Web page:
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cides exactly with the time of England's greatest loss in a philologer's eyes.'
Robert of Brunne began his Handlyng Synne, as he tells us, in 1303; he must have taken some years to complete it. We possess it, not as he wrote it, but in a Southern transcript of 1360 or thereabouts; even in this short interval many old terms had been dropped, and some of the bard's Norse words could never have been understood on the Thames. The transcriber writes more modern equivalents above those terms of Robert's, which seemed strange in 1360. I give a few specimens, to show the change that went on all through the Fourteenth Century:
about 1360. Gros
Dred wlatys lopep wede (insanus) made wrygtes. carponters were
. kepe mote (curia) plete ferly
godly byrde (decet). moste estre.
slow mayn. . strenk harnes
brayn grete. wepte whyle
he toke tyme haste teche wenche
| Happy had it been for Spain if her begging friars, about the year 1470, had been as sluggish and tolerant as their English brethren.
Robert of Brunne, in 1303.
lowe. lay} fyn parmys mone warryng : mysse wonde dere teyl tyne
rape flytes. y-dyt. syde.
chyde stoppyd long drede suffie steyn
Some of Robert's words, that needed explanation in 1360, are as well known to us in 1873 as those wherewith his transcriber corrected what seemed obsolete. Words will sometimes fall out of written speech, and crop up again long afterwards. Language is full of these odd tricks. It is mournful to trace the gradual loss of old words. This cannot be better done than by comparing three English versions of the Eleven Pains of Hell: one of these seems to belong to the year 1250, another to 1340, another to 1420.2 Each successive loss was of course made good by fresh shoals of French words. Steady indeed was the flow of these into English prose and poetry all through the Fourteenth Century, as may
Multa renascentur quæ jam cecidere, cadentque
Quæ jam sunt in honore vocabula, si volet usus. ? Old English Miscellany (Early English Text Society), pp. 147, 210, 223.
be seen by the following Table. I take from each author a passage (in his usual style) containing fifty substantives, adjectives, verbs, and adverbs; and this is the proportion in which the words are employed :
now Obsolete Old English Poetry, before 1066
9 Genesis and Exodus, Bestiary, about 1230. 8 Owl and Nightingale, about 1240
7 Northern Psalter, about 1250
6 Proverbs of Hending, about 1260
5 Love song (page 156), about 1270
1 Havelok, Harrowing Hell, about 1280
2 Robert of Gloucester, about 1300
4 Robert Manning, in 1303.
6 Shoreham, about 1320
3 Auchinleck Romances, about 1330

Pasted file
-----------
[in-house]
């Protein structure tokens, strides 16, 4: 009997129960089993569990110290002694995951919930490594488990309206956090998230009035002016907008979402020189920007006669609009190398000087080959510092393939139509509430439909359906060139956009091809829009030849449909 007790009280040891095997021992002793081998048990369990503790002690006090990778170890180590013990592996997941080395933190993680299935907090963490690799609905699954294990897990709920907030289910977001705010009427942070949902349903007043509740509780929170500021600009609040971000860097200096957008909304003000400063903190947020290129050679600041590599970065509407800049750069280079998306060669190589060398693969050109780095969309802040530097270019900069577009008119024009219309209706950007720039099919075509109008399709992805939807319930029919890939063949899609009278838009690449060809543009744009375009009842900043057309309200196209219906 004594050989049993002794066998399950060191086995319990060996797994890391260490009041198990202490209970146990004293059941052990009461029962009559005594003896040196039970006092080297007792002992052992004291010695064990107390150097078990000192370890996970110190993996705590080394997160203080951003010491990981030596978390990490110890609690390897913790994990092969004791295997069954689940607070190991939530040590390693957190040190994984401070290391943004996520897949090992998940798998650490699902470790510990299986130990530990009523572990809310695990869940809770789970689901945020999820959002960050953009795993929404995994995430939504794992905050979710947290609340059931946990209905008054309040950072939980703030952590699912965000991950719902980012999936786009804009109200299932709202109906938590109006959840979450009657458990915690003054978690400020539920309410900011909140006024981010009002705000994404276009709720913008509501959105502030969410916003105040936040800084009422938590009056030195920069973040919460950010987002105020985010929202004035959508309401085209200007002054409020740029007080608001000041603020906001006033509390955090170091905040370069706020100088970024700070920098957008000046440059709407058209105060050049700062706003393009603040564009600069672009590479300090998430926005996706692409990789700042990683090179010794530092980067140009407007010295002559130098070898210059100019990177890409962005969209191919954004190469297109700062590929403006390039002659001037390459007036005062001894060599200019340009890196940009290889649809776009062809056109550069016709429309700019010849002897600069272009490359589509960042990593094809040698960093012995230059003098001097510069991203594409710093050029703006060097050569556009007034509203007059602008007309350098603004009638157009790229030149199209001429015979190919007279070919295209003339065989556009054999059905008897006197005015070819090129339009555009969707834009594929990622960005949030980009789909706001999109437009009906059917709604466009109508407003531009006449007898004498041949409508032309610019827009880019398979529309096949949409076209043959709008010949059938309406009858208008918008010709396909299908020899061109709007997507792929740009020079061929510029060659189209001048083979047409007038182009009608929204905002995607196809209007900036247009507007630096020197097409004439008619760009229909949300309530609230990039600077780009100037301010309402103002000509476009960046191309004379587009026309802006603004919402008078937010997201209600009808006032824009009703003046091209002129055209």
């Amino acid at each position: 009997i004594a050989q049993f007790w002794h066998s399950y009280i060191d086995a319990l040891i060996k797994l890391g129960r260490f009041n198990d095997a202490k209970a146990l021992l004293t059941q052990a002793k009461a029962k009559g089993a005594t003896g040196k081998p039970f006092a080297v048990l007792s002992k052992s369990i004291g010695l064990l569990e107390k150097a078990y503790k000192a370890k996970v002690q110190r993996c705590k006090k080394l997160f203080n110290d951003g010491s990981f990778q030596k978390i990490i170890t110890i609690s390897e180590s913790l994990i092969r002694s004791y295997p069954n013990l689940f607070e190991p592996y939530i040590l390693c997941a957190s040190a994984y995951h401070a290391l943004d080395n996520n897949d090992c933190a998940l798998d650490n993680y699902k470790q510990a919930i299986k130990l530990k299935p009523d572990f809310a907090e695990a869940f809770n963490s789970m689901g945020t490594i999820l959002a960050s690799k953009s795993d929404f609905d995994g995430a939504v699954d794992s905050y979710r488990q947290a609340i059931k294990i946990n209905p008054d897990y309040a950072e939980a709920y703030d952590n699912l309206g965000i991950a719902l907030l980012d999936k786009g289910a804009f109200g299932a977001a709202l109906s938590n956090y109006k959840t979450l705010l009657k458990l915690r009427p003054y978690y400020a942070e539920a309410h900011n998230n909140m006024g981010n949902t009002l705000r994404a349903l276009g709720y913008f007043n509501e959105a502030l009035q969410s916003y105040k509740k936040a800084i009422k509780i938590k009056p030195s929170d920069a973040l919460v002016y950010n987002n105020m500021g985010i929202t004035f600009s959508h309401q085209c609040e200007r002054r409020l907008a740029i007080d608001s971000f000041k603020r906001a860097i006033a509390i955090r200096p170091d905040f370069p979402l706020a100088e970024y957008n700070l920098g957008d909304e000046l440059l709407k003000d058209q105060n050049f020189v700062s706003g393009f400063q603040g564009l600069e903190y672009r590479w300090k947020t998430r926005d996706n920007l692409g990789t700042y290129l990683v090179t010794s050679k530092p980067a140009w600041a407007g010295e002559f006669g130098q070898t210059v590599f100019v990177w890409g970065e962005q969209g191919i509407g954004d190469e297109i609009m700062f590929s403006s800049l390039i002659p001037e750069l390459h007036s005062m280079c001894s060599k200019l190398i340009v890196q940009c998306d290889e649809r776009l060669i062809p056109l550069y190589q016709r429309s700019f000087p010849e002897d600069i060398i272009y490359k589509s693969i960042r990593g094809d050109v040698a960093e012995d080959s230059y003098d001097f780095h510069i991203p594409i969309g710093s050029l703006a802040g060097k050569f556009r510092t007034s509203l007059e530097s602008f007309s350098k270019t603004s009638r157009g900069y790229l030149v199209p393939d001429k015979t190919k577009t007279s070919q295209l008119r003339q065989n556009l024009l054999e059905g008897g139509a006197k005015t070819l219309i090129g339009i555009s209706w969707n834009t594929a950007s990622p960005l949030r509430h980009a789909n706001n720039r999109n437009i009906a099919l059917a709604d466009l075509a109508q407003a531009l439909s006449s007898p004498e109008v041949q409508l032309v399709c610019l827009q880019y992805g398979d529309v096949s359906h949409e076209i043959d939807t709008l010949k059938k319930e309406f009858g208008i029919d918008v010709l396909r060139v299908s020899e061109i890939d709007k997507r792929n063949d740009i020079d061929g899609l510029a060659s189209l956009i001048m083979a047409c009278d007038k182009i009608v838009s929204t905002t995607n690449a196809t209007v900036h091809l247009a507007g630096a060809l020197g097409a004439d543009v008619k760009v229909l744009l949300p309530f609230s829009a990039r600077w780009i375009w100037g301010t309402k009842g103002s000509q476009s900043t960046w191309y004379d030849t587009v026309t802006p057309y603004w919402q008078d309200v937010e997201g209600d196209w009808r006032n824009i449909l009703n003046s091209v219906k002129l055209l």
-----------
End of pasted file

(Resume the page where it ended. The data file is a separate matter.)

4 Hampole, about 1340.
5 Minot, about 1350
6 Langland, in 1362
7 Chaucer (Pardoner's Tale), in 1390
8 Pecock in 1450 .
10 Tyndale, in 1530
12 Addison, in 1710
17 Macaulay, in 1850
25 Gibbon (sometimes)
44 Morris (sometimes)?
3 1 I give specimens of the two last in my Seventh Chapter. They seem to be writing in two languages that have little in common.
THE NEW ENGLISH.
None of the great European literatures, as Hallam has said, was of such slow growth as the English; the reason is not far to seek. The French, Spanish, Provençal, Italian, Norse, and German literatures were fostered by high-born patrons. Foremost stand the great Hohenstaufens, Emperors of the Romans, ever August; then come Kings of England, of Norway, of Sicily, of Castile ; Dukes of Austria, Landgraves of Thuringia, Counts of Champagne; together with a host of knights from Suabia, Tuscany, Provence, and Aragon. A far other lot fell to the English Muse; for almost three hundred years after 1066, she basked not in the smiles of King or Earl; her chosen home was far away from Court, in the cloister and the parsonage ;
her ntterance was by the mouths of lowly priests, monks, and friars. Too long was she content to translate from the lordly French; in that language her own old legends, such as those of Havelok and Horn, had been enshrined for more than a hundred years. It was in French, not in English, that Stephen of Canterbury had preached and Robert of Lincoln had rimed, good home-born patriots though they might be. In our island there was no acknowledged Standard of national speech; ever since 1120, each shire had spoken that which was right in its own eyes. We have seen how widely the Northern, the Midland, and the Southern dialects differed from each other; and this was remarked by Giraldus Cambrensis almost seven hundred years ago. But not long after that keen-eyed Welshman's death, it might be seen that some great change was at hand. Of course, any dialect that was to hold the position once enjoyed by the Winchester speech, would have to win its way into London, Oxford, and Cambridge—towns that, after the year 1000, had become the heart and the eyes of England. Of these three, Cambridge lay within the bounds of the East Midland speech ; her clerks, drawn to her from all quarters of the land, may have helped to spread abroad her dialect, such as we (it may be) see it in the Bestiary of 1230. To Cambridge came young Robert Manning, as he says himself.2 That University, thronged as it must have been with lads from the North, West, and South, may have had her influence on his great work of 1303.
Had the most renowned of all Lincoln's Bishops been a writer of English, I should have given him a great share of credit for the Southern conquest achieved a hundred years after his death by the speech of his flock. But we must go much further back than his time, when
He says that Devonshire best preserved King Alfred's speech. ? He there saw the future King Robert I. of Scotland, and his brother. See page 202 of this book.